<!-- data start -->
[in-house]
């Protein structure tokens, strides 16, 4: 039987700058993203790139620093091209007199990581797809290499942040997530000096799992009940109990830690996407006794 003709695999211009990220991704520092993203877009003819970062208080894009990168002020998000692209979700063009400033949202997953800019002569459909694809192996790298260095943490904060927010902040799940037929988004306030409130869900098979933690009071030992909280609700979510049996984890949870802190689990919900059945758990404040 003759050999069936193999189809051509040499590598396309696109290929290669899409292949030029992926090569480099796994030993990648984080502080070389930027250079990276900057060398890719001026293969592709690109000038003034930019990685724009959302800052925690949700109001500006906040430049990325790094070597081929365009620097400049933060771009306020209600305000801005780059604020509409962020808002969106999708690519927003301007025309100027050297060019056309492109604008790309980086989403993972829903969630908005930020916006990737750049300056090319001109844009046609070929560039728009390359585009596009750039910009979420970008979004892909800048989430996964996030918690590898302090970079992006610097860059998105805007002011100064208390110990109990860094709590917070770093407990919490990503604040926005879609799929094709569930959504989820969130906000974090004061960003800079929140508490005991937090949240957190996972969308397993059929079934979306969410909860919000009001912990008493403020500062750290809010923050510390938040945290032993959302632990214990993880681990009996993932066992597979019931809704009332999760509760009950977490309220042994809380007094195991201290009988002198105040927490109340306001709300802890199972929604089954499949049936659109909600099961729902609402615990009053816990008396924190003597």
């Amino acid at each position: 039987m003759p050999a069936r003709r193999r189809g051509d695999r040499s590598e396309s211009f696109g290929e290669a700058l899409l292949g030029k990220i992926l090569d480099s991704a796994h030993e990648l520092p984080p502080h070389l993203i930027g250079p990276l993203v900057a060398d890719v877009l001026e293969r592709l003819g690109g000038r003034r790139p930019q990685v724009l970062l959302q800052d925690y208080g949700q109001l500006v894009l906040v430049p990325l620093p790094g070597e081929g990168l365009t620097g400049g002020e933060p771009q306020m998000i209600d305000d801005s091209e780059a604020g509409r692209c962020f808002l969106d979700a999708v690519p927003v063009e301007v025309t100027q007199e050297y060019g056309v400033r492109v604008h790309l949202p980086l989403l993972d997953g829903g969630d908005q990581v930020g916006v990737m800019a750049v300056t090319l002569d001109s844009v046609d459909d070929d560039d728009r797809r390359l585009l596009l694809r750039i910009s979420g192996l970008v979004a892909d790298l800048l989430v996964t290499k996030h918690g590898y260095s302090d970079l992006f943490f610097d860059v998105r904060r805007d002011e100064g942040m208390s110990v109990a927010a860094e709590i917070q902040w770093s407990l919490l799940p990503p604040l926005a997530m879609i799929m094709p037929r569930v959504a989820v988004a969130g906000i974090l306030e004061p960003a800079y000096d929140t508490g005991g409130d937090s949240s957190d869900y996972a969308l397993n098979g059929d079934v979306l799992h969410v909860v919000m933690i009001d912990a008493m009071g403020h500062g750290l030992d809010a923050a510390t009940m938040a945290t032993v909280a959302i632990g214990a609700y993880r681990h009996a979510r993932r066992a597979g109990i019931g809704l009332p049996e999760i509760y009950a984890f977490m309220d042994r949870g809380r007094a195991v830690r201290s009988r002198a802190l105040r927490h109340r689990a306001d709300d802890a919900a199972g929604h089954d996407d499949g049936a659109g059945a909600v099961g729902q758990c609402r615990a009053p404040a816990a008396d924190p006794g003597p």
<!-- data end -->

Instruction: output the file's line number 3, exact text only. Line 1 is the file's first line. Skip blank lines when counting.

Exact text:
């Amino acid at each position: 039987m003759p050999a069936r003709r193999r189809g051509d695999r040499s590598e396309s211009f696109g290929e290669a700058l899409l292949g030029k990220i992926l090569d480099s991704a796994h030993e990648l520092p984080p502080h070389l993203i930027g250079p990276l993203v900057a060398d890719v877009l001026e293969r592709l003819g690109g000038r003034r790139p930019q990685v724009l970062l959302q800052d925690y208080g949700q109001l500006v894009l906040v430049p990325l620093p790094g070597e081929g990168l365009t620097g400049g002020e933060p771009q306020m998000i209600d305000d801005s091209e780059a604020g509409r692209c962020f808002l969106d979700a999708v690519p927003v063009e301007v025309t100027q007199e050297y060019g056309v400033r492109v604008h790309l949202p980086l989403l993972d997953g829903g969630d908005q990581v930020g916006v990737m800019a750049v300056t090319l002569d001109s844009v046609d459909d070929d560039d728009r797809r390359l585009l596009l694809r750039i910009s979420g192996l970008v979004a892909d790298l800048l989430v996964t290499k996030h918690g590898y260095s302090d970079l992006f943490f610097d860059v998105r904060r805007d002011e100064g942040m208390s110990v109990a927010a860094e709590i917070q902040w770093s407990l919490l799940p990503p604040l926005a997530m879609i799929m094709p037929r569930v959504a989820v988004a969130g906000i974090l306030e004061p960003a800079y000096d929140t508490g005991g409130d937090s949240s957190d869900y996972a969308l397993n098979g059929d079934v979306l799992h969410v909860v919000m933690i009001d912990a008493m009071g403020h500062g750290l030992d809010a923050a510390t009940m938040a945290t032993v909280a959302i632990g214990a609700y993880r681990h009996a979510r993932r066992a597979g109990i019931g809704l009332p049996e999760i509760y009950a984890f977490m309220d042994r949870g809380r007094a195991v830690r201290s009988r002198a802190l105040r927490h109340r689990a306001d709300d802890a919900a199972g929604h089954d996407d499949g049936a659109g059945a909600v099961g729902q758990c609402r615990a009053p404040a816990a008396d924190p006794g003597p």